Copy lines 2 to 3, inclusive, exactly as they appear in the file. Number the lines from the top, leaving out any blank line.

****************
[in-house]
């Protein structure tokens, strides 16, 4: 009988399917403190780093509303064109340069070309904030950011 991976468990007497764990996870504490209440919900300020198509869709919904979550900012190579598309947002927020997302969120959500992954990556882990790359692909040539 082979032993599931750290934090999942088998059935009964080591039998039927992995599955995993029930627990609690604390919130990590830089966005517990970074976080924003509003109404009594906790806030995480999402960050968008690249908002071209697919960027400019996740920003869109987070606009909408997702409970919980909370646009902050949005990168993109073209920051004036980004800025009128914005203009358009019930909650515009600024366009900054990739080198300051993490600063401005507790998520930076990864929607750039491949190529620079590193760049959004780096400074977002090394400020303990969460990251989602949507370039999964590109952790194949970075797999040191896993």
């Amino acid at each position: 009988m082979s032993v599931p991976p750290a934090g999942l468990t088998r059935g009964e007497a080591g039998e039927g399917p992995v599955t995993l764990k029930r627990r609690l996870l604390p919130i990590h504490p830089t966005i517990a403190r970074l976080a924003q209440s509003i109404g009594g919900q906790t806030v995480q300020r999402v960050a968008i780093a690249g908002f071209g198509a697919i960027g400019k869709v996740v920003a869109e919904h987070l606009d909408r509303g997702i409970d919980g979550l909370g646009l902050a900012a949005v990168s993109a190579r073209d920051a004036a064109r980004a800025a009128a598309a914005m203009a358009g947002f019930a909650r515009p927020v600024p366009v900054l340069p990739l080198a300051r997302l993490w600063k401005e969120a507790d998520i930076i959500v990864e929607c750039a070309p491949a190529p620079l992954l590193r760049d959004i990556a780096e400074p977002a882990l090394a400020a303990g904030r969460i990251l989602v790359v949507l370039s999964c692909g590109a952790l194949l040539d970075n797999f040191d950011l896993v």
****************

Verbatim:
């Protein structure tokens, strides 16, 4: 009988399917403190780093509303064109340069070309904030950011 991976468990007497764990996870504490209440919900300020198509869709919904979550900012190579598309947002927020997302969120959500992954990556882990790359692909040539 082979032993599931750290934090999942088998059935009964080591039998039927992995599955995993029930627990609690604390919130990590830089966005517990970074976080924003509003109404009594906790806030995480999402960050968008690249908002071209697919960027400019996740920003869109987070606009909408997702409970919980909370646009902050949005990168993109073209920051004036980004800025009128914005203009358009019930909650515009600024366009900054990739080198300051993490600063401005507790998520930076990864929607750039491949190529620079590193760049959004780096400074977002090394400020303990969460990251989602949507370039999964590109952790194949970075797999040191896993």
């Amino acid at each position: 009988m082979s032993v599931p991976p750290a934090g999942l468990t088998r059935g009964e007497a080591g039998e039927g399917p992995v599955t995993l764990k029930r627990r609690l996870l604390p919130i990590h504490p830089t966005i517990a403190r970074l976080a924003q209440s509003i109404g009594g919900q906790t806030v995480q300020r999402v960050a968008i780093a690249g908002f071209g198509a697919i960027g400019k869709v996740v920003a869109e919904h987070l606009d909408r509303g997702i409970d919980g979550l909370g646009l902050a900012a949005v990168s993109a190579r073209d920051a004036a064109r980004a800025a009128a598309a914005m203009a358009g947002f019930a909650r515009p927020v600024p366009v900054l340069p990739l080198a300051r997302l993490w600063k401005e969120a507790d998520i930076i959500v990864e929607c750039a070309p491949a190529p620079l992954l590193r760049d959004i990556a780096e400074p977002a882990l090394a400020a303990g904030r969460i990251l989602v790359v949507l370039s999964c692909g590109a952790l194949l040539d970075n797999f040191d950011l896993v």